I haven't had food poisoning or been sick from food while being vegan (5+ years). I get sick way less often as well. I've never been healthier, seriously. I'm so happy with my diet, it's the best thing I ever did in my life, no exaggeration. It's hard at first but it passes quick and becomes easy.

Everything I wrote takes easily under an hour to cook and is easy to do with one pan, mines tiny and light, a spirits (alcohol) stove and maybe a bowl or container. I cook for tons of other people and even skeptics love the food.

It's worth cutting meat and dairy out from your diet just to feel better. Though I also think those industries are massively cruel, unnatural and dangerous.
 

Dolphin

Lurker
Joined
Jul 4, 2013
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McHenry, IL
Totally agree with you on that one m8, also thank you for the many recipes! I'll bookmark =)
 
H

helcat

I closed my account
No problem, I have more just didn't want to swamp it in a mega post and still did :/

If you'll be having any fires I have some camp fire recipes, mostly just vegetables, beans/chickpeas, roasted in foil or even grease proof paper.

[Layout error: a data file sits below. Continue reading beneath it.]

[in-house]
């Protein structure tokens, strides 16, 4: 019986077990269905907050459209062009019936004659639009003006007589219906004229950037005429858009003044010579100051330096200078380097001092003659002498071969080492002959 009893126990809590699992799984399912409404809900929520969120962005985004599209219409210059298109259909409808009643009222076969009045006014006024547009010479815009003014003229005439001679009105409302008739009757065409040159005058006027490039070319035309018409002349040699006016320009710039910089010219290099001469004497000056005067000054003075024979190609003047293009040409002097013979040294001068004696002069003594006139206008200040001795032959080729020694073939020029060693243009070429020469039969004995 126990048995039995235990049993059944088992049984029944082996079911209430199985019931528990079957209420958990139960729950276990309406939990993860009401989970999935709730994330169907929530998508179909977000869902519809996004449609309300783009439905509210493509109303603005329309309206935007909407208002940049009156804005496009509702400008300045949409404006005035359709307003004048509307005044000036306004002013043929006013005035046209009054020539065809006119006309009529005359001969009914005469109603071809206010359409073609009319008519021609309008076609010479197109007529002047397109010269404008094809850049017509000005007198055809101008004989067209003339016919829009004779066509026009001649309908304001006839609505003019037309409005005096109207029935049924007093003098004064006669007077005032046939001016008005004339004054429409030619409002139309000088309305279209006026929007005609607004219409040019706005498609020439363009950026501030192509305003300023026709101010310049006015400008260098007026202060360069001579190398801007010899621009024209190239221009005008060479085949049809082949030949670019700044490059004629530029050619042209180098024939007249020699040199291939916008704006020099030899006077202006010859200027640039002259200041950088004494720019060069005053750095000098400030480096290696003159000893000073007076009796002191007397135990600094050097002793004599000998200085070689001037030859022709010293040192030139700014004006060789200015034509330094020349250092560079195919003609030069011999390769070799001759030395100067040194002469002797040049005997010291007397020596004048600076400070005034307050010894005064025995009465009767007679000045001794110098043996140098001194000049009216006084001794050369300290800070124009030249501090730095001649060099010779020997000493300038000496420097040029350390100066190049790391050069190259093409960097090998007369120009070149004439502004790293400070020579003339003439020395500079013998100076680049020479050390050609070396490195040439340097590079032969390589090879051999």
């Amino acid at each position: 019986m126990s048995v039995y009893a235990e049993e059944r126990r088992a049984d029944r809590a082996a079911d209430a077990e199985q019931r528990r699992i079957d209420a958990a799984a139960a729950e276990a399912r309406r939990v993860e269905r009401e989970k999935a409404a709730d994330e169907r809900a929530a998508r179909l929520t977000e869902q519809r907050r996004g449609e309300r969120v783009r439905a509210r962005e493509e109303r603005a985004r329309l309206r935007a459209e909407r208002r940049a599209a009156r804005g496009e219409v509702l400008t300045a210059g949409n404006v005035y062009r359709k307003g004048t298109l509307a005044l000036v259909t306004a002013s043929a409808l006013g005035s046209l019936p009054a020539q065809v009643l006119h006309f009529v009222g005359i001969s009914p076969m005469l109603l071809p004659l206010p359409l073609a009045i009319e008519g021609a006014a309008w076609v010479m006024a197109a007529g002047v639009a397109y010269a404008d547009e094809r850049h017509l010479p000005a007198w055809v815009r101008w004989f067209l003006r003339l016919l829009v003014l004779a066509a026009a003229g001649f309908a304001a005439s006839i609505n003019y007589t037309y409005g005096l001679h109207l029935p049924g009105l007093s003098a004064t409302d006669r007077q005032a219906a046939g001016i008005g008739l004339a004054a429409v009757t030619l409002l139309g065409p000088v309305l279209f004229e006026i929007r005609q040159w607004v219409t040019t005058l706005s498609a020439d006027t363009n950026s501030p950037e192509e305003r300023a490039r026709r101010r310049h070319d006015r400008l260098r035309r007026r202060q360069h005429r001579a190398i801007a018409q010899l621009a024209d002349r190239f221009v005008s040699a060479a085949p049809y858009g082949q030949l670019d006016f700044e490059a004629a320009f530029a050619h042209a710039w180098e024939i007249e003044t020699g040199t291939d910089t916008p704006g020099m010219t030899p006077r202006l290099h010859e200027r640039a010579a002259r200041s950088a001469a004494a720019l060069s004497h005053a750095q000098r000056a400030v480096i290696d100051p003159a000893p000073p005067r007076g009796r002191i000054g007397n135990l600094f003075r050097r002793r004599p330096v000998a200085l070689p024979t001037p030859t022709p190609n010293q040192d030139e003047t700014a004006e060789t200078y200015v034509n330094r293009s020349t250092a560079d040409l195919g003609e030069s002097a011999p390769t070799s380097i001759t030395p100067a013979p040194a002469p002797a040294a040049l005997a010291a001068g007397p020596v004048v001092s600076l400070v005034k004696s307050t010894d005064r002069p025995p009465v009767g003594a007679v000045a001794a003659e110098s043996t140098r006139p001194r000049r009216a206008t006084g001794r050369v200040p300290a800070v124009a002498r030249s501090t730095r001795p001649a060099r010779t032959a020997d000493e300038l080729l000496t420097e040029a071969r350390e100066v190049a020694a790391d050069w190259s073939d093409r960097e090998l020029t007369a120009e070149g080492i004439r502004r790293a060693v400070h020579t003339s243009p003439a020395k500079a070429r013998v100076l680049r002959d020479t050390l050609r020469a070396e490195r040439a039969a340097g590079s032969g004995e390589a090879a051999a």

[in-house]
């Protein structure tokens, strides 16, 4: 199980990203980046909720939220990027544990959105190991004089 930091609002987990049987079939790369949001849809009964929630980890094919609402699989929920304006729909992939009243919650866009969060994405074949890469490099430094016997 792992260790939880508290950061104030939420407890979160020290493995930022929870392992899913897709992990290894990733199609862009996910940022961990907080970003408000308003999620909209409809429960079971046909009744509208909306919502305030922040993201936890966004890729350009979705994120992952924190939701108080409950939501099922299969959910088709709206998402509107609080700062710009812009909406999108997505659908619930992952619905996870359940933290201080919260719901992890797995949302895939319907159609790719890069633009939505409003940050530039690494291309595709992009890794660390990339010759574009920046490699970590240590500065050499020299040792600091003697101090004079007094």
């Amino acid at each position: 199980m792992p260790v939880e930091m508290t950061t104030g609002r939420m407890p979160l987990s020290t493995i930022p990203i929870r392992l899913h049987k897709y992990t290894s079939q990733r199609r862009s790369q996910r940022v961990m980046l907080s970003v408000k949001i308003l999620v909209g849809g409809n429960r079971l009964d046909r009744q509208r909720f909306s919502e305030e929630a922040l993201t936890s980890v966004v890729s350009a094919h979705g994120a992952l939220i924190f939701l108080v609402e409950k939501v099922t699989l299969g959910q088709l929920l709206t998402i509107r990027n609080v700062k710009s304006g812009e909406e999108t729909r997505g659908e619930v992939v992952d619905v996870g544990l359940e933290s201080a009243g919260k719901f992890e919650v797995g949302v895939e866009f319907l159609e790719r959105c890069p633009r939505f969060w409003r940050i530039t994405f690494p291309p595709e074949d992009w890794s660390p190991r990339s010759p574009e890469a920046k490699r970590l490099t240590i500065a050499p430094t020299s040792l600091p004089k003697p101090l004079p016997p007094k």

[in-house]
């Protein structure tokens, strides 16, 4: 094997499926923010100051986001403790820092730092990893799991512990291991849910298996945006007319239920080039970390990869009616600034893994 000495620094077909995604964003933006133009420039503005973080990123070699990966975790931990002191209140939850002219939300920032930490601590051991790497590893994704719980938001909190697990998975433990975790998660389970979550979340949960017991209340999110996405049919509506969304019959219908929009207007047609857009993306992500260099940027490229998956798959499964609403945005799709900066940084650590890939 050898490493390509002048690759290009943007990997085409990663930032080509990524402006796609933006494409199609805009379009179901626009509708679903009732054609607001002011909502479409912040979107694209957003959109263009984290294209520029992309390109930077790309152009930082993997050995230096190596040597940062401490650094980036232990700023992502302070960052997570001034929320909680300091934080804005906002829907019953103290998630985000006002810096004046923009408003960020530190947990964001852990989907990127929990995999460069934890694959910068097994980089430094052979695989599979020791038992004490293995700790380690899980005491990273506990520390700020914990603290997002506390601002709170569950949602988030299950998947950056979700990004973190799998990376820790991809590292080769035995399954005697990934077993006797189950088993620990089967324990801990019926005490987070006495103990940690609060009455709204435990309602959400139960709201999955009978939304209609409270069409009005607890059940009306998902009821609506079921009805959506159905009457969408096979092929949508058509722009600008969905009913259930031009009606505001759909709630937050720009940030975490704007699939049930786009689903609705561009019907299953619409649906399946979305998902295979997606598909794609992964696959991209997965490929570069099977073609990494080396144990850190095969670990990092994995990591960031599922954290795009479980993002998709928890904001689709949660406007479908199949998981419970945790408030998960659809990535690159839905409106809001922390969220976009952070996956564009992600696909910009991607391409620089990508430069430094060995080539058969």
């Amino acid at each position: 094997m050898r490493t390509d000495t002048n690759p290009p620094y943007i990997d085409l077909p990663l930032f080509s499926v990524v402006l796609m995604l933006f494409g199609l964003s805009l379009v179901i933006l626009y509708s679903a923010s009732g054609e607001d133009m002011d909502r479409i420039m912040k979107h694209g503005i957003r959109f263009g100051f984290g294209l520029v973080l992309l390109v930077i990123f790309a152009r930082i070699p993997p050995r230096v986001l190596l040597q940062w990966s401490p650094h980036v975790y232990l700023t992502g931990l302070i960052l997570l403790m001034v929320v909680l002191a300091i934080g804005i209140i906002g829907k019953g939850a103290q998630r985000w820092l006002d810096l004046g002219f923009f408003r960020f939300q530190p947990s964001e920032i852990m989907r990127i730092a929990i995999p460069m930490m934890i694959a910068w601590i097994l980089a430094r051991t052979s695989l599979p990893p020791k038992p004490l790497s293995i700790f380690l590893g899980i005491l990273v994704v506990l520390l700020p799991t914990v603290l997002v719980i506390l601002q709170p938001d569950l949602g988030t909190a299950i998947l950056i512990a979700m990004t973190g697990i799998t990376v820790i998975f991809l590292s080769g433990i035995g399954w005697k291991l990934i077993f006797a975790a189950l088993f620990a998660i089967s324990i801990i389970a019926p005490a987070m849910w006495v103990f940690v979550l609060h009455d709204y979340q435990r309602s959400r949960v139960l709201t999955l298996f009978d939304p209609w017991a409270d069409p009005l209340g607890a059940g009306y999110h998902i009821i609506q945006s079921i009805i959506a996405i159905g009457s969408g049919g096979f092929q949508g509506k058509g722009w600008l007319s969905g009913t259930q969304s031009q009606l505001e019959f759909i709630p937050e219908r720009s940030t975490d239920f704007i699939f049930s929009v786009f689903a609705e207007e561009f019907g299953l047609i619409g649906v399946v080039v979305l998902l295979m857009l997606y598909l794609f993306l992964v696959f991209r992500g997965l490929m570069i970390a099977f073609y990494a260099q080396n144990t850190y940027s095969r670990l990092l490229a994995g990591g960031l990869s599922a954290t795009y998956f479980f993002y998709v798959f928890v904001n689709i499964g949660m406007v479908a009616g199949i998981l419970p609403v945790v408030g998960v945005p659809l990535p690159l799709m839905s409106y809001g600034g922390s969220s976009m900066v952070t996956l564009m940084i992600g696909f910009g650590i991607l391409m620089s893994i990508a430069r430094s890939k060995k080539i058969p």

Really good one - Chop up onions, potatoes, add chickpeas and roast with some rosemary, in oil with some salt and pepper.. Easy prep but takes time (like an hour +) to cook nicely and fire needed. Add seeds and nuts, herbs, and whatever you've got really, carrots, sweet potato, parsnip, all big those vegetables that are a pain to cook into quick food. Good to eat with some salad and fire bread, really nice meal. I usually cook more than you can eat, but if you wrap it up you can eat it cold the next day.

Corn as it comes in some foil with oil and salt, simple food.

If you like garlic, you can crush it, chop it finely, or use powder, add with some oil and soy sauce, drizzle over any vegetable and cook over fire in foil/paper, or cook this in a pan with broccoli, cauliflower that sort of thing. Makes it taste awesome.

Forgot to mention it before, but mangetout is really nice cut up in stir frys, it adds a crunch to it or sugarsnaps, any of the things that kind of look like that, all good for stir frys.

Paprika is a really good spice, throw it on almost anything and it'll add nice flavor, and make anything that looks a bit watery thicker, plus chilli mix spices, and herbs. They weigh next to nothing in little paper or plastic bags.

Sandwiches with nuts, salad leaves, bell pepper, hummus or tomato, cucumber. Never ending possibilities.

All easy to cook for a group of people as well, not much more effort to make a batch of something compared with a serving or two.

Made myself hungry.
 

Dolphin

Lurker
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Messages
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Location
McHenry, IL
Haha I doubt I'll be cooking much as I will only really bring supplies for a fire to make only in shitty situations.